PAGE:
There are a few things nearly everyone can agree on. The Beatles wrote some really great songs, mountains are awesome, and every one looks silly when they use an iPad as a camera. And, I submit to you, this: no omnivore doesn't like fried chicken. It's just simply a slam dunk of flavor and texture, and when done well, it's a treat anyone can get excited about.
To my mind, the hot chicken tradition of Nashville, TN is among the most amazing regional food traditions for three reasons: 1) it's amazingly local, native to a few neighborhoods in a single city, rather than a general area 2) it's amazingly (yet justifiably) spicy, and 3) the recipes have been amazingly secretive.
Moreover, it's incredibly, incredibly delicious, and I've never had anything like it.
Were there ever a contest for greatest sandwich of all time, this guy would have to be a contender. The recipe comes from chef/owners of the LA restaurant Son of a Gun, Vinny Dotolo and Jon Shook, who also run the award-winning Animal.
Atlanta-based restaurant chain Chick-Fil-A has been in the news lately, and the U.S. is discussing more than just how delicious their signature, two-pickled chicken sandwiches are. I have plenty of thoughts on the subject, but I shan't share them here, cause this post is about sandwiches. (If you are curious what I think, feel free to email me. I'd be happy to chat about it with you.)
Regardless of the politics, it is true that Chick-Fil-A produces a unique take on the chicken sandwich, and their signature flavors and textures are worth figuring out how to recreate at home. So, whether you'll never go again, can't seem to break through the demonstrations, or are just craving a super tasty chicken sandwich on a Sunday, check out this recipe for making one at home.
As if it couldn't get any better, fried chicken and waffles - that ultimate combination of savory and sweet, salty and syrupy, crunchy and toothsome - just recieved the ultimate upgrade: frozen, and sandwiched between two cookies.
Indeed. Check out how to make it at home:
Yep, Coca-Cola fried chicken. You've heard of beer-battered fish and chips, a baked ham glazed in Dr. Pepper, or Korean barbecued short ribs marinated in 7Up, so adding a bit of beverage to one of the world's greatest foods is sort of a no-brainer.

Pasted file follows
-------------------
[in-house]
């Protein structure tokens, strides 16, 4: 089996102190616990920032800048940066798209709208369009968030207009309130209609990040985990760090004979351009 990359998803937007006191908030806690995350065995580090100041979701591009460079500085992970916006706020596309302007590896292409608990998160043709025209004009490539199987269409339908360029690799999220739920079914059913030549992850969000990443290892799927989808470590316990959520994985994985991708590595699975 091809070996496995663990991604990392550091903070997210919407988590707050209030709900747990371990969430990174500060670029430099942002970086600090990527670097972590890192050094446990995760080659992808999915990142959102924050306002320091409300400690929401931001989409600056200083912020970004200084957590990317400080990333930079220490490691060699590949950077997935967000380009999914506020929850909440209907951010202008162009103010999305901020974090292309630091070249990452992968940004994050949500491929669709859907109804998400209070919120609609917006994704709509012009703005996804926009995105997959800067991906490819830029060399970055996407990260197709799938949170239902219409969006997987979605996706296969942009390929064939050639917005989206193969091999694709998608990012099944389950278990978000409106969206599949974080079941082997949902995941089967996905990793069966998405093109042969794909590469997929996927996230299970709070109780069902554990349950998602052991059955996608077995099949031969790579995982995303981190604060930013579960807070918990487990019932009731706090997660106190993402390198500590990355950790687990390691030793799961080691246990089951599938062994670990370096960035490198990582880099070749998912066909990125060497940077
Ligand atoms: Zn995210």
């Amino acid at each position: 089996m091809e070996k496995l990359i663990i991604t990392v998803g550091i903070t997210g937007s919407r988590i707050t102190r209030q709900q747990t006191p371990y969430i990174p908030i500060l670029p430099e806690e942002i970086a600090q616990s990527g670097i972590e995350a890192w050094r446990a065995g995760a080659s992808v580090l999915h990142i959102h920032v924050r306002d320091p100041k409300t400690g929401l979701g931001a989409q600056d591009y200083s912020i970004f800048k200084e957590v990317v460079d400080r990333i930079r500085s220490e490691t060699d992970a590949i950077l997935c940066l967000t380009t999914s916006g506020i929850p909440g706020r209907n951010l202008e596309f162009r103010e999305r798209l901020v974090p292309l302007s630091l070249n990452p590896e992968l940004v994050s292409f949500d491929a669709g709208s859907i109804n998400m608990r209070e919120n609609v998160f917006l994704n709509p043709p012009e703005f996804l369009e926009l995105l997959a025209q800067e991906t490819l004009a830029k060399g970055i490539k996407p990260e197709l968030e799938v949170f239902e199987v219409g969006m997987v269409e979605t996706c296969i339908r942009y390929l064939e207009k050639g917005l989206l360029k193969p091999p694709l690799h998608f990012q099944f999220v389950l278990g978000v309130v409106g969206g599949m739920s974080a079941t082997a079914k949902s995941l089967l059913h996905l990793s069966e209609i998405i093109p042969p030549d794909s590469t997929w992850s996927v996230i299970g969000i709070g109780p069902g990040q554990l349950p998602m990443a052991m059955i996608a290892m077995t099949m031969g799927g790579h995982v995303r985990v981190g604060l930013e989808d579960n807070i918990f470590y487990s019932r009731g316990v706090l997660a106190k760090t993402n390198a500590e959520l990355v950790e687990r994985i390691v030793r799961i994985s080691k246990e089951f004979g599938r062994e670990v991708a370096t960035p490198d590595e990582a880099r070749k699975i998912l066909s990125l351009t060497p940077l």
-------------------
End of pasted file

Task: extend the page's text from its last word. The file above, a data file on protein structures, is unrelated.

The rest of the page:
This year, the summer State Fair continues to outdo itself. First deep fried Kool Aid, then deep fried sticks of butter. And now? Fried bubblegum. As award-winning deep fry master Abel Gonzales remarked upon inventing the butter trick...."Where do you go from here?"
Apparently, to the dime store candy aisle.
Each Wednesday, I post some of my favorite can't-miss links, images, and otherwise mindblowing goodies from across the web.
The new trend at this year's state fairs? Deep fried butter. Check out the video to learn more, and maybe decide it's not as bad as it sounds... Maybe
It's June, which means it's fair season. And fair season means it's putting-weird-things-in-the-deep-fryer season.
Surely, plenty of both solid sweet and savory items have taken a turn in the fryer, but what about liquids? Like Kool-Aid?
Apparently, it can be done.
I'm not above admitting it - I've eaten some crazy stuff that spent a minute or two in the deep fryer. I worked in restaurants all through high school and college, and, well, get a bunch a people with teenage/young adult metabolisms and sense of adventure and give them access to a deep fryer, and batter-coved hijinks ensue, no doubt.
But I regret to never having tried fresh fruit. Strawberries seem particularly apt, and they're pretty firm, and not terribly sweet, and taste amazing with basically any dipping sauce you could come up with (save for remoulade, although now that I think about it)
Nearly every local restaurant I've hit up over the summer has featured fried green tomatoes as a special or as a seasonal appetizer. And for good reason - they're pretty fantastic. And, for my money, they're even more fantastic with the counterparts of their - brethren - bread, lettuce, and bacon. This take on the BLT works in a few ways - the acid still comes from the tomatoes, but their greenness allows the bacon to provide most of the sweetness. And their crunchy exterior provides every reason to leave the bread untoasted, which now gives the sandwich its toothsomeness once provide by the firm, red tomato.
In short: it works. Believe
2008 was all about pork bellies and cupcakes, and in 2009, thoughts turned to locally roasted coffee, Peruvian food, and a trillion ways to prep brussels sprouts. And in 2010?
Well, apparently, it's fried chicken. At its best, crispy, juicy, and savory, it very well may be the perfect post-recession dish. And, in the right hands, it can be prepared with much more nuance and technique than just eleven herbs and spices.